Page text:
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New bike lanes on N Whitaker will connect slough path to Delta Park

Existing conditions on N Whitaker Rd looking north from Schmeer. That parking lane on the right will become a bike lane.

(Graphic: BikePortland)

A big gap in the north Portland bike network will be closed by this summer.

At last night’s Bicycle Advisory Committee meeting, Portland Bureau of Transportation staff revealed details of a project that will re-stripe about 0.4 miles of North Whitaker Road between the Columbia Slough (Schmeer Road) and Delta Park (Denver Ave/I-5). This stretch of Whitaker provides a crucial connection between north Portland neighborhoods and the Hayden Meadows shopping center (Lowe’s, Dick’s, Dollar Tree, Walmart, etc…), Delta Park athletic fields, Marine Drive, Vancouver, and more.

Currently it has no bike lane and wide general purpose lane which creates very stressful conditions for non-drivers.

Project Manager Zef Wagner said it started as a Rose Lane Project to speed up the Line 6 TriMet bus.


“Most of the time this will feel like an 11-foot bike lane.”
— Zef Wagner, PBOT project manager describing the shared bus/bike lane

“We were just going to do a northbound bus lane from [North] Hayden Meadows Drive up to the I-5 on ramp, and then we looked at the volumes of bike traffic that’s already there, and thought about its role in our bike network and we decided to make it a combined bike and bus project,” Wagner shared at last night’s meeting.

Northbound, the design will trade the on-street parking lane between Schmeer and Hayden Meadows Dr (shopping center entrance) for an eight-and-a-half foot buffered bike lane (six feet plus a two-and-a-half foot buffer zone) that will come with protection via plastic vertical delineators. North of Hayden Meadows Dr, the facility will transition into an 11-foot wide shared bus/bike lane for a short distance to the Delta Park entrance.

Southbound the protected and buffered bike lane will be continuous from the Delta Park exit to Schmeer Road (there are no intersections or driveways in the southbound direction).

Below are a few more existing conditions shots, followed by PBOT plan drawings:

Wagner fielded some concerns from the BAC about the northbound shared bus/bike lane. But he explained that due to “space constraints” PBOT had to make a compromise. The two bus stops are rarely used, he said, “So most of the time this will feel like an 11-foot bike lane.” “And when there is a bus, there’s a small chance that you might have to wait behind the bus for a short time, but most of the time that won’t be an issue… I think this will be a huge improvement”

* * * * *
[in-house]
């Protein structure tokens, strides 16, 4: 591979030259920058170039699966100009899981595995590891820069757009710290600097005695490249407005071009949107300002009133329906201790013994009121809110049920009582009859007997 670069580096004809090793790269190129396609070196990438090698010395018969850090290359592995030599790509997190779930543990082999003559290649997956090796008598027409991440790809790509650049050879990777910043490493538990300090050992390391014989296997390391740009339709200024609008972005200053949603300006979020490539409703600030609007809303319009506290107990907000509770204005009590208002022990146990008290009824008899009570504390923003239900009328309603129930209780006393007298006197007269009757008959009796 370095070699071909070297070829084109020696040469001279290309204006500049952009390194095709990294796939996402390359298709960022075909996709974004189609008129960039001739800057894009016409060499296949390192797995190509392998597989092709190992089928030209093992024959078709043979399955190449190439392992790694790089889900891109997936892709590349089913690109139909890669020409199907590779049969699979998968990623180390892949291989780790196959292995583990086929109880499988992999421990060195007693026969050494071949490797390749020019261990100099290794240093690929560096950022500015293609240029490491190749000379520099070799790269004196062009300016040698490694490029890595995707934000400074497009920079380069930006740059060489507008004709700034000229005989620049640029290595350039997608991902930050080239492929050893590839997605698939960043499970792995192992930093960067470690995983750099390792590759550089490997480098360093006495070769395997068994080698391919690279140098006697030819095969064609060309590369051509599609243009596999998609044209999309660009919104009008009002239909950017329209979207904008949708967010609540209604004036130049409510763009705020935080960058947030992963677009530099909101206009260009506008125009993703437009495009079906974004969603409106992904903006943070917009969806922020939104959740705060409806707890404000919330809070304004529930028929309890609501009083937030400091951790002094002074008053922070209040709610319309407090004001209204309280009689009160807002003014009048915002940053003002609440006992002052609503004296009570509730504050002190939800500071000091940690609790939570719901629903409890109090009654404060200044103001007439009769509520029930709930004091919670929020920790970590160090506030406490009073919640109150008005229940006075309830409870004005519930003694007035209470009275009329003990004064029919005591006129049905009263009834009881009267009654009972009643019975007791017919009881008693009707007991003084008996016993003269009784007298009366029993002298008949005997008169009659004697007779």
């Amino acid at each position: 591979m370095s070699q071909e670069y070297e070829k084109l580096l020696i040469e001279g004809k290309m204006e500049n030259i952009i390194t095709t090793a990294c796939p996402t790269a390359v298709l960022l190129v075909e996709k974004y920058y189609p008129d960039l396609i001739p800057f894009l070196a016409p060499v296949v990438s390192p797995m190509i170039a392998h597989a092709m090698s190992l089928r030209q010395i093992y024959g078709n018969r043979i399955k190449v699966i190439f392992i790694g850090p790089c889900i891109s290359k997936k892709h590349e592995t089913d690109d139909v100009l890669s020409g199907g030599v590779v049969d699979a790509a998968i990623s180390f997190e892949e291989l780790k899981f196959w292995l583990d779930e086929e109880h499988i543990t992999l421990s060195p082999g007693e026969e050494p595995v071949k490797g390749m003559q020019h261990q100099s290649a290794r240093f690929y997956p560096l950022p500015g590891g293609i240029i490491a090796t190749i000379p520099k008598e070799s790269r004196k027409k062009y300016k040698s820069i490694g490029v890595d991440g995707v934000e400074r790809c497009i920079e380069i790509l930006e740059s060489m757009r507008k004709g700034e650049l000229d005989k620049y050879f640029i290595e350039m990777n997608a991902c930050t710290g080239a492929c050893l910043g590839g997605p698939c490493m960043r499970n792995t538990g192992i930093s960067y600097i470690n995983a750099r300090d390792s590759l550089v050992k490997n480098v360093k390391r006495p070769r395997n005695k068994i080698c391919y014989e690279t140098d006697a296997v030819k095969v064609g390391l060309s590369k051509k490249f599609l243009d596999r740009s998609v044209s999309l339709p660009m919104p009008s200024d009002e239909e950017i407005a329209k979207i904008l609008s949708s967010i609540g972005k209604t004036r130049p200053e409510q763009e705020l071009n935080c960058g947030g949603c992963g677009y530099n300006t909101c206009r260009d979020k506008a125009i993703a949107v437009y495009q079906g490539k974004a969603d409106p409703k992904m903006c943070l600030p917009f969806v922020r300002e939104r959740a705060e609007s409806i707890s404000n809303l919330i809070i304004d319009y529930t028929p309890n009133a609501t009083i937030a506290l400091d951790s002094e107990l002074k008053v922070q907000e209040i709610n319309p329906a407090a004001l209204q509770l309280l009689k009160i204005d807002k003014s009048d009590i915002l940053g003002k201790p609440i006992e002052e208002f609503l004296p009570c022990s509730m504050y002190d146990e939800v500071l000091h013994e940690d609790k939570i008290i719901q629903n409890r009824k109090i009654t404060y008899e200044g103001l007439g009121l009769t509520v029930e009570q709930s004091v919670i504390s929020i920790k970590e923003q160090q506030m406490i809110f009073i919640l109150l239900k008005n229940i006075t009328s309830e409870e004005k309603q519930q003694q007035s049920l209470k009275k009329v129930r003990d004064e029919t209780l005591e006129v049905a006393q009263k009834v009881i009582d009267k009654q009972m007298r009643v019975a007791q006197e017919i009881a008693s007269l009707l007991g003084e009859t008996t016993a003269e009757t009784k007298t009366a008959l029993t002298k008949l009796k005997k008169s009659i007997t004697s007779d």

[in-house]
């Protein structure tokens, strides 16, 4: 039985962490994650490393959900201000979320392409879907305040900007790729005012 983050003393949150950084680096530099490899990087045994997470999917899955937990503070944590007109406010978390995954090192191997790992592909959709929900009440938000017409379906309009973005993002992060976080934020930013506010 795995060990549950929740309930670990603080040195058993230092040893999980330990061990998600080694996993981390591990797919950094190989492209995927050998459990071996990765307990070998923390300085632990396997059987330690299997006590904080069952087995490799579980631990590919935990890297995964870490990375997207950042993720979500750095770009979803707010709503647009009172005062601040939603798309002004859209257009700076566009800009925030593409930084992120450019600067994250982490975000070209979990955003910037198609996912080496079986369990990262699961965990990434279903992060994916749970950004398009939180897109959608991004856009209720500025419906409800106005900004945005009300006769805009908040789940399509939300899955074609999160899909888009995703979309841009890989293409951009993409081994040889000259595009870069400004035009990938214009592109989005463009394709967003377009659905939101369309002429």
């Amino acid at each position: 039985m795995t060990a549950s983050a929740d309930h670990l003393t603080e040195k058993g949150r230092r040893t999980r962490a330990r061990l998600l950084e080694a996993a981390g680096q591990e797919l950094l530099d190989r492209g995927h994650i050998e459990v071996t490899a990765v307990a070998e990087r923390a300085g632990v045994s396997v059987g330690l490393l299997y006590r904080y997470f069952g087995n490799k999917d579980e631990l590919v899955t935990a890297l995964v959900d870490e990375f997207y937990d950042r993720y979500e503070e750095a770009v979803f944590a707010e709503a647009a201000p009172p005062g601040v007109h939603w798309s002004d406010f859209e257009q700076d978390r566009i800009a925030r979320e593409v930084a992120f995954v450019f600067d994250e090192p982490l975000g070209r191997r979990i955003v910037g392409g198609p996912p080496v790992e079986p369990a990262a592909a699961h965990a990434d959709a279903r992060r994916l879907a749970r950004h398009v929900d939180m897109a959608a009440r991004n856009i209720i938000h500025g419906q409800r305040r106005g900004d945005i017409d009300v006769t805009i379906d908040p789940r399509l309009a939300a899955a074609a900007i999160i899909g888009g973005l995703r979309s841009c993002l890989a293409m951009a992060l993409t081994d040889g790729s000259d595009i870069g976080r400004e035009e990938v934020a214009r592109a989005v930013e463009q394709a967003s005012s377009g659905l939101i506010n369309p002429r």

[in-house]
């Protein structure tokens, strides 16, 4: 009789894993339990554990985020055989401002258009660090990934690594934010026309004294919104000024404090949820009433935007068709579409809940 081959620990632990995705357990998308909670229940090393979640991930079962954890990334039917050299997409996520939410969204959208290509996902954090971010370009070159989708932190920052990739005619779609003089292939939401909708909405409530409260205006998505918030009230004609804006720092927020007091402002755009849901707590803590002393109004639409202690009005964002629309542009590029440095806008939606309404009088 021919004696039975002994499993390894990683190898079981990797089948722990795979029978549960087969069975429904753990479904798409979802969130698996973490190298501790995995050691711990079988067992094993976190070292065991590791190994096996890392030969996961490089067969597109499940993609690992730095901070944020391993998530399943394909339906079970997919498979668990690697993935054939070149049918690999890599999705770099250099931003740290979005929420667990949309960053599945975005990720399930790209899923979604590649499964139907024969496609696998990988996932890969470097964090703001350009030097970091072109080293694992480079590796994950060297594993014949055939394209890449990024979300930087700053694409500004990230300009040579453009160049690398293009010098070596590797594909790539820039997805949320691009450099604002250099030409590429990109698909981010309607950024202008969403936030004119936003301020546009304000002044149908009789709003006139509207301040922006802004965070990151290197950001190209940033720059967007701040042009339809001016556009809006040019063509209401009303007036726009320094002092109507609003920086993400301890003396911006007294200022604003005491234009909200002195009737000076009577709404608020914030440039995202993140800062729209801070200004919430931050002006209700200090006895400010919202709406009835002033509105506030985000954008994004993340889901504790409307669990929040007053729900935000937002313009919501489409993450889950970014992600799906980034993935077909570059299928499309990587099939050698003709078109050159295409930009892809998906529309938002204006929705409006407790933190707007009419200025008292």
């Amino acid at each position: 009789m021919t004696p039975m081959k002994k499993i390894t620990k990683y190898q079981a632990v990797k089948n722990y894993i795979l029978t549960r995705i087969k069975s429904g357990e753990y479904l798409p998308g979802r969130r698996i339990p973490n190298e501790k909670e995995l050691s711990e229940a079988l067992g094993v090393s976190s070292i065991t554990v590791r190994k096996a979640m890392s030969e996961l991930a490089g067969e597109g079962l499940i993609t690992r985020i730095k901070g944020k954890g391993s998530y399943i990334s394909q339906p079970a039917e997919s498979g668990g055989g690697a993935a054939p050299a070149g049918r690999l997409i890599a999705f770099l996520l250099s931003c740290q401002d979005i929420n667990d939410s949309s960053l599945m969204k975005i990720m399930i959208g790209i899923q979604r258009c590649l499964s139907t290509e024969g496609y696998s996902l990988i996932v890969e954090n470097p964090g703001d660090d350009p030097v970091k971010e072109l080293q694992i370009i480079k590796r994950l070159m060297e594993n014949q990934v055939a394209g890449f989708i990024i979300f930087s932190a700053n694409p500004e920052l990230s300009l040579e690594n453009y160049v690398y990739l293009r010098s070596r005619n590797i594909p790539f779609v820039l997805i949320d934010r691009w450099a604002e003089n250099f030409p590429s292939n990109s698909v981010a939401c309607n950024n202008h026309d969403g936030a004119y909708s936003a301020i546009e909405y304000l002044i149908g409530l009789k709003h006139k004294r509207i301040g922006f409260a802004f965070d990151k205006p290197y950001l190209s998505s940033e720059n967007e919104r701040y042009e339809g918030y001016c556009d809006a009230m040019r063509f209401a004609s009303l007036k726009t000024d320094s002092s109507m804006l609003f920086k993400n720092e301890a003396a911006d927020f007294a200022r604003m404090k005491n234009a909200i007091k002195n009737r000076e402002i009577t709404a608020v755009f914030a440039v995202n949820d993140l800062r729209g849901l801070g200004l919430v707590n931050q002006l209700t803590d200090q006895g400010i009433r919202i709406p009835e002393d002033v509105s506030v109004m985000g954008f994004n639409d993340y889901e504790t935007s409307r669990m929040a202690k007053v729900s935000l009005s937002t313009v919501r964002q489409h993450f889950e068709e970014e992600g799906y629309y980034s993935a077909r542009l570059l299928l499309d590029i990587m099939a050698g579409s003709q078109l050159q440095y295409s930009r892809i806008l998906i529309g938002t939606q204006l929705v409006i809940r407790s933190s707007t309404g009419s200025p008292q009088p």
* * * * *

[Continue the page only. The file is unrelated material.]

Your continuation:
PBOT plan drawing.

Another issue brought up by BAC members was the tricky cycling route southbound from of Delta Park/Denver onto Whitaker Road (above). This is a curved road next to freeway ramps (and those horrible ODOT wide-radius corners!) that can feel scary to bike riders. There’s also a median in the middle of the intersection with a small cut-through for bike riders. Wagner said PBOT would have preferred to rebuild the median to create more safety and space for riders to cross in that location, but doing so would have required sign-off from state traffic engineers (because of the proximity to Oregon Department of Transportation’s freeway).

“I think the whole corridor is gonna have more friction and visual annoyance for people, which also tends to slow down traffic.”
— Zef Wagner, PBOT

“Modifying the median itself would involve a lot more difficulties getting approval with ODOT than we were prepared to do in this phase of the project,” Wagner explained. “It would have required state traffic engineer approval which can be very difficult and time consuming.”

To help in the short-term, PBOT’s project will stripe a big “Do Not Block” box at the intersection. That should provide some refuge, and Wagner says is just a placeholder until the city can invest more. This project has a “pretty low budget”, he said. “Think of this as a ‘phase one’ that we can upgrade in the future.”

According to a PBOT spokesperson, the project budget is just $150,000. That includes $35,000 from TriMet.

Another bit of good news shared at last night’s meeting is that the Amazon distribution facility being planned nearby will come with a new traffic signal at Schmeer and Whitaker. Wagner said PBOT will take this opportunity to “create a seamless connection for bikes from Whitaker to the Columbia Slough Trail… There will be a little path connection there.”

Whitaker currently has 14-foot general purpose lanes next to eight feet of shoulder/parking area that is rarely used. It’s a design that encourages dangerous driving. PBOT will reduce those 14-foot lanes to 11-feet, and the addition of a buffered bike lane and/or bus lane will dramatically change the feeling of the road.

“I think the whole corridor is gonna have more friction and visual annoyance for people, which also tends to slow down traffic,” is how Wagner put it.

This is excellent news! This gap has been on my story list for years and I’ve been hoping that PBOT would address it.

The project is expected to be constructed this spring.

— Jonathan Maus: (503) 706-8804, @jonathan_maus on Twitter and
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